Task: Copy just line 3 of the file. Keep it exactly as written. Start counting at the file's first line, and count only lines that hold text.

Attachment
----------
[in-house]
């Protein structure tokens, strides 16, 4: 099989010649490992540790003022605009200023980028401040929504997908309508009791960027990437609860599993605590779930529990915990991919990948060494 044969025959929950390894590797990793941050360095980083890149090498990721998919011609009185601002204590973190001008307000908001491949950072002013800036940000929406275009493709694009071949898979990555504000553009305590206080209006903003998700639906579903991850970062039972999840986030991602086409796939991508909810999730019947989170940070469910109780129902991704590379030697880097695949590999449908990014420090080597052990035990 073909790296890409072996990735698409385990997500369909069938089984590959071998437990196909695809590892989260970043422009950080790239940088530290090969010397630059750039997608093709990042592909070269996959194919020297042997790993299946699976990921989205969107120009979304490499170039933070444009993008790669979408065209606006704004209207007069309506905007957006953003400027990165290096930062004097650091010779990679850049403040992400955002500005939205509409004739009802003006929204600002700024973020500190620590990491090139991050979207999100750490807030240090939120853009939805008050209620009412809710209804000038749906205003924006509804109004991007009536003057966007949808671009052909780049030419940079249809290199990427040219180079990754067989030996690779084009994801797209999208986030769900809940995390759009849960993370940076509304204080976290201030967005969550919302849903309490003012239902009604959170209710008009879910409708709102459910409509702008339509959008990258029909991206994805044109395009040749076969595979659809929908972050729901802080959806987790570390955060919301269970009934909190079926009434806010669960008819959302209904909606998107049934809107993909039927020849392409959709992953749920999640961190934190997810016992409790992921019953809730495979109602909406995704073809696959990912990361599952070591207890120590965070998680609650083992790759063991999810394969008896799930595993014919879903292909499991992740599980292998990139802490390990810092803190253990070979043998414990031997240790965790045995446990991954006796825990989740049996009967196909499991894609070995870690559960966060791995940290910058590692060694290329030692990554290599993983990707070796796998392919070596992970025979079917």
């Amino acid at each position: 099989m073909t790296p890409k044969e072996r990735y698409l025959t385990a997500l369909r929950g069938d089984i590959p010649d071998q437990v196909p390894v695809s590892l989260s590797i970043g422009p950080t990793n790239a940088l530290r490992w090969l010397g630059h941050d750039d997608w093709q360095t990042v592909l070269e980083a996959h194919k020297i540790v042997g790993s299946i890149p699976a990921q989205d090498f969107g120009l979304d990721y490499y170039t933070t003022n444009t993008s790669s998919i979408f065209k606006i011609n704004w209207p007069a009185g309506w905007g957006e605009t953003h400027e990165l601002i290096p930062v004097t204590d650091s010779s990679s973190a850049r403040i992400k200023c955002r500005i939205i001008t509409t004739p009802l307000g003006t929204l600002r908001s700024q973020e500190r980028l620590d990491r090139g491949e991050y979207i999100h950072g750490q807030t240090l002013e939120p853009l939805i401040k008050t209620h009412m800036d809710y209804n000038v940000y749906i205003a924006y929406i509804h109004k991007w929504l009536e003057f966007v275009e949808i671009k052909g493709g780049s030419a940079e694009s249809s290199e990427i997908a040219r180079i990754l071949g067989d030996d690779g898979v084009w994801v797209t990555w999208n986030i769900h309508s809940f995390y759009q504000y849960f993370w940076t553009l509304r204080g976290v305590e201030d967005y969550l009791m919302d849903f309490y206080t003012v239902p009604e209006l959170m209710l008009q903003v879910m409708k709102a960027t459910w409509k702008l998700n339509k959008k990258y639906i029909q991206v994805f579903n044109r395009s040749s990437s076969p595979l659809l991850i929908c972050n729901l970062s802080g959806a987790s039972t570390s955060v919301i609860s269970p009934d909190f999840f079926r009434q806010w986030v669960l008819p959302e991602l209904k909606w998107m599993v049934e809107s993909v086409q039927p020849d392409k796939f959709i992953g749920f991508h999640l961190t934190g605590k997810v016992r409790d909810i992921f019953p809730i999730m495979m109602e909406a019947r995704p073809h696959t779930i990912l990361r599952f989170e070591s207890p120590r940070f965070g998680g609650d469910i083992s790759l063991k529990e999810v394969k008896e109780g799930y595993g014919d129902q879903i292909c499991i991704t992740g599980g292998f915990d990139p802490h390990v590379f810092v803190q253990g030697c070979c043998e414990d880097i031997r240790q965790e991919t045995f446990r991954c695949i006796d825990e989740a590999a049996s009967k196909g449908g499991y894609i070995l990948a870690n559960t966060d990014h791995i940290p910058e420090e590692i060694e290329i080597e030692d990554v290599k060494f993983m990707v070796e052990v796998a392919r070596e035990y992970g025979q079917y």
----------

């Amino acid at each position: 099989m073909t790296p890409k044969e072996r990735y698409l025959t385990a997500l369909r929950g069938d089984i590959p010649d071998q437990v196909p390894v695809s590892l989260s590797i970043g422009p950080t990793n790239a940088l530290r490992w090969l010397g630059h941050d750039d997608w093709q360095t990042v592909l070269e980083a996959h194919k020297i540790v042997g790993s299946i890149p699976a990921q989205d090498f969107g120009l979304d990721y490499y170039t933070t003022n444009t993008s790669s998919i979408f065209k606006i011609n704004w209207p007069a009185g309506w905007g957006e605009t953003h400027e990165l601002i290096p930062v004097t204590d650091s010779s990679s973190a850049r403040i992400k200023c955002r500005i939205i001008t509409t004739p009802l307000g003006t929204l600002r908001s700024q973020e500190r980028l620590d990491r090139g491949e991050y979207i999100h950072g750490q807030t240090l002013e939120p853009l939805i401040k008050t209620h009412m800036d809710y209804n000038v940000y749906i205003a924006y929406i509804h109004k991007w929504l009536e003057f966007v275009e949808i671009k052909g493709g780049s030419a940079e694009s249809s290199e990427i997908a040219r180079i990754l071949g067989d030996d690779g898979v084009w994801v797209t990555w999208n986030i769900h309508s809940f995390y759009q504000y849960f993370w940076t553009l509304r204080g976290v305590e201030d967005y969550l009791m919302d849903f309490y206080t003012v239902p009604e209006l959170m209710l008009q903003v879910m409708k709102a960027t459910w409509k702008l998700n339509k959008k990258y639906i029909q991206v994805f579903n044109r395009s040749s990437s076969p595979l659809l991850i929908c972050n729901l970062s802080g959806a987790s039972t570390s955060v919301i609860s269970p009934d909190f999840f079926r009434q806010w986030v669960l008819p959302e991602l209904k909606w998107m599993v049934e809107s993909v086409q039927p020849d392409k796939f959709i992953g749920f991508h999640l961190t934190g605590k997810v016992r409790d909810i992921f019953p809730i999730m495979m109602e909406a019947r995704p073809h696959t779930i990912l990361r599952f989170e070591s207890p120590r940070f965070g998680g609650d469910i083992s790759l063991k529990e999810v394969k008896e109780g799930y595993g014919d129902q879903i292909c499991i991704t992740g599980g292998f915990d990139p802490h390990v590379f810092v803190q253990g030697c070979c043998e414990d880097i031997r240790q965790e991919t045995f446990r991954c695949i006796d825990e989740a590999a049996s009967k196909g449908g499991y894609i070995l990948a870690n559960t966060d990014h791995i940290p910058e420090e590692i060694e290329i080597e030692d990554v290599k060494f993983m990707v070796e052990v796998a392919r070596e035990y992970g025979q079917y």